FDA requires stronger OTC pain med labels

The FDA says it has ruled on a measure that requires manufacturers of over-the-counter pain relievers and fever reducers to include tougher safety warnings on their labels. Acetaminophens, such as Johnson & Johnson's Tylenol, must include warnings about the risk of liver damage.Makers of nonsteroidal anti-inflammatory drugs, which include aspirin, ibuprofen, naproxen and ketoprofen, are now required to warn users about the risks of stomach bleeding.  Alcohol use, taking more than the recommended dosage or using the meds longer than directed can all increase the chance of developing these severe side effects. And the FDA wants consumers who put themselves at risk to think twice. 

We believe the new labeling requirements will add information concerning severe adverse effects of over-the-counter pain relievers and fever reducers that many consumers may not be aware of," Matthew Holman, the FDA's deputy director for the Division of Nonprescription Regulation Development tells Reuters.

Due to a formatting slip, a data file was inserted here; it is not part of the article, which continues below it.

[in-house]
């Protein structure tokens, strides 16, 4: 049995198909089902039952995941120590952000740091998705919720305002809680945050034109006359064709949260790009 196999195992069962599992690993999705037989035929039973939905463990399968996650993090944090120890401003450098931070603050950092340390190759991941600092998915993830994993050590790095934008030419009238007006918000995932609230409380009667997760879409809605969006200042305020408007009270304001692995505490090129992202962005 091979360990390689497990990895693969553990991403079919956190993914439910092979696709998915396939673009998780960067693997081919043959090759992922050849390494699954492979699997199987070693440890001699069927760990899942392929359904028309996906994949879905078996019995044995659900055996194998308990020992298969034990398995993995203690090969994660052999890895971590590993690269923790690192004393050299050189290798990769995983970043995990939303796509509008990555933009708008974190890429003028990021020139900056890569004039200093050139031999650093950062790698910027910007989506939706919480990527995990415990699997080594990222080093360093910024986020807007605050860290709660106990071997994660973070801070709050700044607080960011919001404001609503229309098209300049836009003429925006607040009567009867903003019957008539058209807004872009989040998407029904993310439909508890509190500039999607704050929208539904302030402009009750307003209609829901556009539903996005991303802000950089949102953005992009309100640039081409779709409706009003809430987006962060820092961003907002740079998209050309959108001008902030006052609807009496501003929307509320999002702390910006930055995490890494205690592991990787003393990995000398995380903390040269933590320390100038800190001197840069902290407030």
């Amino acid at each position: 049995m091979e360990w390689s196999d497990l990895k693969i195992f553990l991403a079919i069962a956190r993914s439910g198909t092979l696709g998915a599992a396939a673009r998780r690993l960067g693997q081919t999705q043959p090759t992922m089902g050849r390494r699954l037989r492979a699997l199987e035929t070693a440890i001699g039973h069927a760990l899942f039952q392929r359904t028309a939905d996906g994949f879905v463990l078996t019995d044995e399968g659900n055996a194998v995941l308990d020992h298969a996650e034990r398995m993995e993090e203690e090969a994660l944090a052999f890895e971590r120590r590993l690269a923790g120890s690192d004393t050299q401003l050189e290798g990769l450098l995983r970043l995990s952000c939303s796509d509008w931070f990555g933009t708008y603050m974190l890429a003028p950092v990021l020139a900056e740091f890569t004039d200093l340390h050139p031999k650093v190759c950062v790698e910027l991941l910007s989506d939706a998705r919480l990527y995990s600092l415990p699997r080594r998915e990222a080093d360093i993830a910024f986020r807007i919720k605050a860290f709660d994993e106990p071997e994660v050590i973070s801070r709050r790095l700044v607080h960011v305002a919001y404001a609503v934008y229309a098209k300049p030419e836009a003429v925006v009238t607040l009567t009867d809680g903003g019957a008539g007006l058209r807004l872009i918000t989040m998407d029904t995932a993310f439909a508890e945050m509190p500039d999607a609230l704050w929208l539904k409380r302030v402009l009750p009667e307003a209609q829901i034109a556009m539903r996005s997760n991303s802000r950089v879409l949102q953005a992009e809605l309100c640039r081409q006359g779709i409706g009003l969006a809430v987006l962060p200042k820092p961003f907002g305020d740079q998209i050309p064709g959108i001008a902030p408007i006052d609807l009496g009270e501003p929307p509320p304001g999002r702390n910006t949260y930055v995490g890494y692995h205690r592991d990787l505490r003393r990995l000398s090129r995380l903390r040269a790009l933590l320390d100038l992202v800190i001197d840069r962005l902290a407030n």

Since the proposal was first introduced in 2006, some manufacturers have already voluntarily changed their labeling. However, the FDA says the policy contains new label requirements not yet addressed by drugmakers. The new regulations apply to generics, as well as other OTC drugs that contain pain relivers, such as some cold medicines.

All manufacturers will have one year to revise their labeling.  

"Acetaminophen and NSAIDs are commonly used drugs for both children and adults because they are effective in reducing fevers and relieving minor aches and pain, such as headaches and muscle aches, " said Charles Ganley, M.D., director, FDA's Office of Nonprescription Drugs in the Center for Drug Evaluation and Research. "However, the risks associated with their use, need to be clearly identified on the label so that consumers taking these drugs are fully aware of the potential harm they can cause. It is important that they know how to take these medications safely to reduce their risk."

- here's the FDA statement
- more from Reuters

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